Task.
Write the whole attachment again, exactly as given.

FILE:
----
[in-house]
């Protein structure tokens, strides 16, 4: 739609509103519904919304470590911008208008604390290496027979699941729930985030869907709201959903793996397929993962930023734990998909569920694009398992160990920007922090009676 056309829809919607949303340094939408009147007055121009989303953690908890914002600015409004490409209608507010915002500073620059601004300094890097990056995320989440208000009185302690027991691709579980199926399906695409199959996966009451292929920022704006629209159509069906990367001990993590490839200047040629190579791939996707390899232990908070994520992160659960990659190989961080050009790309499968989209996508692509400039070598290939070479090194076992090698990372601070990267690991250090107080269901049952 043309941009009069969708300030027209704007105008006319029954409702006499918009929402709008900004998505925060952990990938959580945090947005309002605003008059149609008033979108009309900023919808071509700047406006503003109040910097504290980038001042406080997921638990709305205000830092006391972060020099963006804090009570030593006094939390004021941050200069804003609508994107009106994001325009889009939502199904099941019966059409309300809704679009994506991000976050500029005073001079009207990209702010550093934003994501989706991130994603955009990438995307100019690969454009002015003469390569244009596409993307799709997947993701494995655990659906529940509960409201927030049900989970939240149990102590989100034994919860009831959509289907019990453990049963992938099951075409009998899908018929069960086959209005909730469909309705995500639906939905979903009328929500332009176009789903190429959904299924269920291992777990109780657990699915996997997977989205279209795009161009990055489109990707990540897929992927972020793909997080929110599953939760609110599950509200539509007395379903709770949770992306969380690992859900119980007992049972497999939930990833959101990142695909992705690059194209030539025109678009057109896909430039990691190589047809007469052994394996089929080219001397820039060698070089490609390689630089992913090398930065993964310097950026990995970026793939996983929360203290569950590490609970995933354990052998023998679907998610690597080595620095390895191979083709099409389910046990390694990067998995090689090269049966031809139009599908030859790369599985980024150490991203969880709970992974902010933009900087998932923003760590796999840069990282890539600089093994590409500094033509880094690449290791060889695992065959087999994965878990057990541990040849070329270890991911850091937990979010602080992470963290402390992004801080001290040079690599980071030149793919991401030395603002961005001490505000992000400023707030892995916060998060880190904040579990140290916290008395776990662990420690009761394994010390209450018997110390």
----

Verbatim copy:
[in-house]
């Protein structure tokens, strides 16, 4: 739609509103519904919304470590911008208008604390290496027979699941729930985030869907709201959903793996397929993962930023734990998909569920694009398992160990920007922090009676 056309829809919607949303340094939408009147007055121009989303953690908890914002600015409004490409209608507010915002500073620059601004300094890097990056995320989440208000009185302690027991691709579980199926399906695409199959996966009451292929920022704006629209159509069906990367001990993590490839200047040629190579791939996707390899232990908070994520992160659960990659190989961080050009790309499968989209996508692509400039070598290939070479090194076992090698990372601070990267690991250090107080269901049952 043309941009009069969708300030027209704007105008006319029954409702006499918009929402709008900004998505925060952990990938959580945090947005309002605003008059149609008033979108009309900023919808071509700047406006503003109040910097504290980038001042406080997921638990709305205000830092006391972060020099963006804090009570030593006094939390004021941050200069804003609508994107009106994001325009889009939502199904099941019966059409309300809704679009994506991000976050500029005073001079009207990209702010550093934003994501989706991130994603955009990438995307100019690969454009002015003469390569244009596409993307799709997947993701494995655990659906529940509960409201927030049900989970939240149990102590989100034994919860009831959509289907019990453990049963992938099951075409009998899908018929069960086959209005909730469909309705995500639906939905979903009328929500332009176009789903190429959904299924269920291992777990109780657990699915996997997977989205279209795009161009990055489109990707990540897929992927972020793909997080929110599953939760609110599950509200539509007395379903709770949770992306969380690992859900119980007992049972497999939930990833959101990142695909992705690059194209030539025109678009057109896909430039990691190589047809007469052994394996089929080219001397820039060698070089490609390689630089992913090398930065993964310097950026990995970026793939996983929360203290569950590490609970995933354990052998023998679907998610690597080595620095390895191979083709099409389910046990390694990067998995090689090269049966031809139009599908030859790369599985980024150490991203969880709970992974902010933009900087998932923003760590796999840069990282890539600089093994590409500094033509880094690449290791060889695992065959087999994965878990057990541990040849070329270890991911850091937990979010602080992470963290402390992004801080001290040079690599980071030149793919991401030395603002961005001490505000992000400023707030892995916060998060880190904040579990140290916290008395776990662990420690009761394994010390209450018997110390």